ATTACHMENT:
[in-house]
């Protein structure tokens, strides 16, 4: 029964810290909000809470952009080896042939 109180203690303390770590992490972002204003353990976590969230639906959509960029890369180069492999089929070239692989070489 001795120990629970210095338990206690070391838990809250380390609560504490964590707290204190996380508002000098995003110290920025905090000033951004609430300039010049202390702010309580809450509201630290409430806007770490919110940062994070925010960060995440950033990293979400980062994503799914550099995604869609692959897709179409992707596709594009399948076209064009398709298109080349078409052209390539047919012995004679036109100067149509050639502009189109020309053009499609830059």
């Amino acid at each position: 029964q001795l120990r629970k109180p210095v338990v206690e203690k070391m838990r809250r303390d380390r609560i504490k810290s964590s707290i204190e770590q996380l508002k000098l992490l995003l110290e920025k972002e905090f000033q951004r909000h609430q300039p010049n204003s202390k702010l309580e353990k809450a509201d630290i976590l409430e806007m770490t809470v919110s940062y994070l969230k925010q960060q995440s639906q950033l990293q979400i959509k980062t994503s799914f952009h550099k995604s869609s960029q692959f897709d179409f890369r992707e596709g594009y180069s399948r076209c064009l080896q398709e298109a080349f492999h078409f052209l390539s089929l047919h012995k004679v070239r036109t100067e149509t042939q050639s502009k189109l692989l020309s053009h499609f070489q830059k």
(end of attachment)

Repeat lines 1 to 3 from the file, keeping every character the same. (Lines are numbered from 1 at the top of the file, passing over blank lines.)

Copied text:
[in-house]
């Protein structure tokens, strides 16, 4: 029964810290909000809470952009080896042939 109180203690303390770590992490972002204003353990976590969230639906959509960029890369180069492999089929070239692989070489 001795120990629970210095338990206690070391838990809250380390609560504490964590707290204190996380508002000098995003110290920025905090000033951004609430300039010049202390702010309580809450509201630290409430806007770490919110940062994070925010960060995440950033990293979400980062994503799914550099995604869609692959897709179409992707596709594009399948076209064009398709298109080349078409052209390539047919012995004679036109100067149509050639502009189109020309053009499609830059």
């Amino acid at each position: 029964q001795l120990r629970k109180p210095v338990v206690e203690k070391m838990r809250r303390d380390r609560i504490k810290s964590s707290i204190e770590q996380l508002k000098l992490l995003l110290e920025k972002e905090f000033q951004r909000h609430q300039p010049n204003s202390k702010l309580e353990k809450a509201d630290i976590l409430e806007m770490t809470v919110s940062y994070l969230k925010q960060q995440s639906q950033l990293q979400i959509k980062t994503s799914f952009h550099k995604s869609s960029q692959f897709d179409f890369r992707e596709g594009y180069s399948r076209c064009l080896q398709e298109a080349f492999h078409f052209l390539s089929l047919h012995k004679v070239r036109t100067e149509t042939q050639s502009k189109l692989l020309s053009h499609f070489q830059k």